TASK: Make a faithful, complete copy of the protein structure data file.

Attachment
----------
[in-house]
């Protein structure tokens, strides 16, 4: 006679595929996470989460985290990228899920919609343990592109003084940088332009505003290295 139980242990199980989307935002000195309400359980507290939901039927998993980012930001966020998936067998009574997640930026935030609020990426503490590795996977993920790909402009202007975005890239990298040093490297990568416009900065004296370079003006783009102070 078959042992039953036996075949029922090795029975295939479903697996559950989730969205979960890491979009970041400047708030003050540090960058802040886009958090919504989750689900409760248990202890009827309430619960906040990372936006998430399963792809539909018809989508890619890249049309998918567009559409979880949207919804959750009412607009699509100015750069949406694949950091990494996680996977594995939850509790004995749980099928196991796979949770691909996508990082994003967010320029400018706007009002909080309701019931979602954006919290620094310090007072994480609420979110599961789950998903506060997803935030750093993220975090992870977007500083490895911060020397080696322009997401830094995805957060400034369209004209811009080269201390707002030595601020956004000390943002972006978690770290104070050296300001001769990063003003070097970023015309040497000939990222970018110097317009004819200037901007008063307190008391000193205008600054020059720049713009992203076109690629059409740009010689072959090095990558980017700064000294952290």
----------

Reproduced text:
[in-house]
């Protein structure tokens, strides 16, 4: 006679595929996470989460985290990228899920919609343990592109003084940088332009505003290295 139980242990199980989307935002000195309400359980507290939901039927998993980012930001966020998936067998009574997640930026935030609020990426503490590795996977993920790909402009202007975005890239990298040093490297990568416009900065004296370079003006783009102070 078959042992039953036996075949029922090795029975295939479903697996559950989730969205979960890491979009970041400047708030003050540090960058802040886009958090919504989750689900409760248990202890009827309430619960906040990372936006998430399963792809539909018809989508890619890249049309998918567009559409979880949207919804959750009412607009699509100015750069949406694949950091990494996680996977594995939850509790004995749980099928196991796979949770691909996508990082994003967010320029400018706007009002909080309701019931979602954006919290620094310090007072994480609420979110599961789950998903506060997803935030750093993220975090992870977007500083490895911060020397080696322009997401830094995805957060400034369209004209811009080269201390707002030595601020956004000390943002972006978690770290104070050296300001001769990063003003070097970023015309040497000939990222970018110097317009004819200037901007008063307190008391000193205008600054020059720049713009992203076109690629059409740009010689072959090095990558980017700064000294952290």